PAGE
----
Pakistan's retired Brigadier Shaukat Quadir is of the view that the army's morale is low and the idea of killing its own citizens has become an increasingly difficult burden for it to bear.
"Perhaps they are not convinced to fight against their own people," concurred retired Major General Naseerullah Babar, a former interior minister.
But an even more serious and ominous development was the Sep 13 attack by a suicide bomber on the elite Special Services Group (SSG) base at Tarbela, killing 20 officers and soldiers.
The Tarbela base, 70 km northwest of Islamabad, was set up with US aid to flush out Al Qaeda and Taliban elements in the lawless and rugged tribal regions.
The base housed a Quick Reaction Force of commandos that frequently conducted raids against insurgent camps in North and South Waziristan.
Special care was taken to guard the confidentiality and secrecy of the base, like those of other elite forces. But this time round it appears to have been compromised, on all accounts by an insider.
If so, it is a disturbing indicator of the corrosive effect of Talibanisation within the Pakistan military, their deadly reach inside the military hierarchy and the increasing helplessness of the army's leadership in neutralizing such elements.
The attack on the SSG base follows twin suicide attacks in the garrison city of Rawalpindi adjoining Islamabad earlier this month - on a bus carrying members of Pakistan's omnipotent Inter-Services Intelligence Directorate (ISID), followed minutes later by another in the nearby Royal Artillery Bazaar.
Security sources said the attacks targeting security and intelligence personnel once again showed that the bombers were able to penetrate the highly protected security sensitive zones.
The Pakistani military campaign in the tribal areas has coincided with political turmoil and uncertainty over the army leadership's future, particularly after Musharraf pledged to abandon his uniform after the Oct 6 presidential election.
It is widely believed that even after he steps down, Musharraf will retain his hand on the army till he nominates a successor and retains loyalists in key areas.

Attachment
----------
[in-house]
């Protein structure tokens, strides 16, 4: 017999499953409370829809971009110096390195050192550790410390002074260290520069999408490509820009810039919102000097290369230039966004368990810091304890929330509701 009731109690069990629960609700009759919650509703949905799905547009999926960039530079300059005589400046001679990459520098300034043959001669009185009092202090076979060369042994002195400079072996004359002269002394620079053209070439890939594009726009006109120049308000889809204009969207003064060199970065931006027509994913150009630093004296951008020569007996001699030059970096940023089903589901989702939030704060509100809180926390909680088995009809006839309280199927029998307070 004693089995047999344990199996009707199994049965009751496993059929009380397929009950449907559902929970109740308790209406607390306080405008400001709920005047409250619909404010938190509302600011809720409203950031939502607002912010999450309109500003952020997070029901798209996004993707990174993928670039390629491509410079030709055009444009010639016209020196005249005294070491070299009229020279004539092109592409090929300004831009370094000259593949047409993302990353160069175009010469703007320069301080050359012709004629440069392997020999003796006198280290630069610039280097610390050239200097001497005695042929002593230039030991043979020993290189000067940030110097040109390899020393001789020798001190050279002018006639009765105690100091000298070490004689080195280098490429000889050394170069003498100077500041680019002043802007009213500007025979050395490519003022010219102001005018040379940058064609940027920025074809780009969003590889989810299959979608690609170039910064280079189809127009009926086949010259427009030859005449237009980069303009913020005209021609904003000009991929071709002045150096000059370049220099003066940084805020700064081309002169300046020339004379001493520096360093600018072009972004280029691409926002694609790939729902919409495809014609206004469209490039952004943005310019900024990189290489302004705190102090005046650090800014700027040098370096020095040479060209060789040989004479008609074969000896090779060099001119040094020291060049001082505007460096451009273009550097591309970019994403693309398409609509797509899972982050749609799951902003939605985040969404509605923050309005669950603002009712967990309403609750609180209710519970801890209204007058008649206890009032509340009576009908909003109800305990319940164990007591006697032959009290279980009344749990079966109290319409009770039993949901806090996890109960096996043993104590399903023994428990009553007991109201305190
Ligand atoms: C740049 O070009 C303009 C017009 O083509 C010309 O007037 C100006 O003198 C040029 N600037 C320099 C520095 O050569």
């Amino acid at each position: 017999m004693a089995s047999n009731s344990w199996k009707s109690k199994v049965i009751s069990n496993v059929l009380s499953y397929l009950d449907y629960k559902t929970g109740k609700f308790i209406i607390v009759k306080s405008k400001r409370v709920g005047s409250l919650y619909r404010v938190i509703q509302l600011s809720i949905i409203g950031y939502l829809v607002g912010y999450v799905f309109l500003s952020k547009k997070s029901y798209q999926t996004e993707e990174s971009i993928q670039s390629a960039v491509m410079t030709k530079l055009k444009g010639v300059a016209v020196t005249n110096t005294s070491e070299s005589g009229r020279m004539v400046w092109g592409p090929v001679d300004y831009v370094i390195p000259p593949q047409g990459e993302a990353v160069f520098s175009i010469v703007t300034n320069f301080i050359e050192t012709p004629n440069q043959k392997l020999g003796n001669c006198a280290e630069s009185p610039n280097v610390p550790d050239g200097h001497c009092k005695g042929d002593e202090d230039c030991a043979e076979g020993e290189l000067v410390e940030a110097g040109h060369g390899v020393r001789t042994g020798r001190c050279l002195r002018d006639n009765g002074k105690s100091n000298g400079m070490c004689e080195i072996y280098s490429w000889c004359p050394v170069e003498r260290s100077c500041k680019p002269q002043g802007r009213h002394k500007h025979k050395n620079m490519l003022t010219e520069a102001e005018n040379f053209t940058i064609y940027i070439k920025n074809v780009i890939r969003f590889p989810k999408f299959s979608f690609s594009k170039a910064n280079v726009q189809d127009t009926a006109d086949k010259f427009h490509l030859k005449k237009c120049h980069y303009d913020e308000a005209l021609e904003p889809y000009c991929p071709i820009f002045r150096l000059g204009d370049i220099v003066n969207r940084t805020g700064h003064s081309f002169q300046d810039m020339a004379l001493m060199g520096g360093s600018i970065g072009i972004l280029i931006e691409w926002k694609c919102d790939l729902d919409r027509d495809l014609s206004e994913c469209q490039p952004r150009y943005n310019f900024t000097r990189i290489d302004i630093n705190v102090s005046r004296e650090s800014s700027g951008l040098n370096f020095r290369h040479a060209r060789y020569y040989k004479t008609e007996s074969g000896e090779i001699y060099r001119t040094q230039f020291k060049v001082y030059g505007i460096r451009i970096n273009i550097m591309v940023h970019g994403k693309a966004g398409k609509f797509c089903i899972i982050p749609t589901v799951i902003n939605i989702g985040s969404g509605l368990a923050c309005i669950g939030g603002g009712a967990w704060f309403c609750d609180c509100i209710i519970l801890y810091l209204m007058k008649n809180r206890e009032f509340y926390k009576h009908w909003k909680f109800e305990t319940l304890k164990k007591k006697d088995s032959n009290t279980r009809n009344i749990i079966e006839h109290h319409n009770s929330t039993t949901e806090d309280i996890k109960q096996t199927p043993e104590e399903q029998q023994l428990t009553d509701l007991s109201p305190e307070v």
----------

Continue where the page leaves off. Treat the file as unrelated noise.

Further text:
The country's political crisis centring on Musharraf's re-election as president and his standoff with a revitalised judiciary has also impacted adversely on the army's war on terror, plunging its leadership further into confusion.
Besides, Musharraf's strategy of wanting a pro-Taliban Islamic party in Pakistan's future administration following general elections will, doubtlessly, further loosen state control over the jehadi forces, resulting in deeper fissures within the country.
Over 1,200 serving and retired Pakistani military officers - mostly from the army - run a web of banks, transport, road building, communication and construction businesses worth billions of dollars.
The 'fauji', or soldier, foundations also operate a private airline, hundreds of educational institutions, power plants, run steel and cement factories and even produce consumer goods like sugar, electronic items and breakfast cereals.
Analysts concur that professional 'lan, for which the Pakistan Army was known, has disappeared, replaced eight years after Musharraf seized power in a coup by public resentment towards it even in Punjab province that remains its principal support and recruitment base.
Under siege from both within and without, the Pakistan Army will be forced to take a call on its future course of action. Jettisoning Musharraf and going back to the barracks just might help it resurrect its declining image.